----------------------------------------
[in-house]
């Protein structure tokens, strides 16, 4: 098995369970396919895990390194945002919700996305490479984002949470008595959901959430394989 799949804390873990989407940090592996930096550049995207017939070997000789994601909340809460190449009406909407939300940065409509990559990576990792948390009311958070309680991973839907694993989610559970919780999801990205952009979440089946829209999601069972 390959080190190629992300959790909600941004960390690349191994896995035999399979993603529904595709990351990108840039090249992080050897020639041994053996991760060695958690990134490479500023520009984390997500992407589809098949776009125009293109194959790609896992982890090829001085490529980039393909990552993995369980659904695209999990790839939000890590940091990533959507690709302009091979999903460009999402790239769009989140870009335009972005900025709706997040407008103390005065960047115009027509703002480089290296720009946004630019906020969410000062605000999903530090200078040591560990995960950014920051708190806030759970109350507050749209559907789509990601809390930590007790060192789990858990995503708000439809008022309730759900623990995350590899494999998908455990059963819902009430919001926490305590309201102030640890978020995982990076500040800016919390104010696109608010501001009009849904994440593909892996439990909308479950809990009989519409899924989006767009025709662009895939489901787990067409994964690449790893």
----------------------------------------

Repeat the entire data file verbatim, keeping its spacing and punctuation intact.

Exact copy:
[in-house]
């Protein structure tokens, strides 16, 4: 098995369970396919895990390194945002919700996305490479984002949470008595959901959430394989 799949804390873990989407940090592996930096550049995207017939070997000789994601909340809460190449009406909407939300940065409509990559990576990792948390009311958070309680991973839907694993989610559970919780999801990205952009979440089946829209999601069972 390959080190190629992300959790909600941004960390690349191994896995035999399979993603529904595709990351990108840039090249992080050897020639041994053996991760060695958690990134490479500023520009984390997500992407589809098949776009125009293109194959790609896992982890090829001085490529980039393909990552993995369980659904695209999990790839939000890590940091990533959507690709302009091979999903460009999402790239769009989140870009335009972005900025709706997040407008103390005065960047115009027509703002480089290296720009946004630019906020969410000062605000999903530090200078040591560990995960950014920051708190806030759970109350507050749209559907789509990601809390930590007790060192789990858990995503708000439809008022309730759900623990995350590899494999998908455990059963819902009430919001926490305590309201102030640890978020995982990076500040800016919390104010696109608010501001009009849904994440593909892996439990909308479950809990009989519409899924989006767009025709662009895939489901787990067409994964690449790893």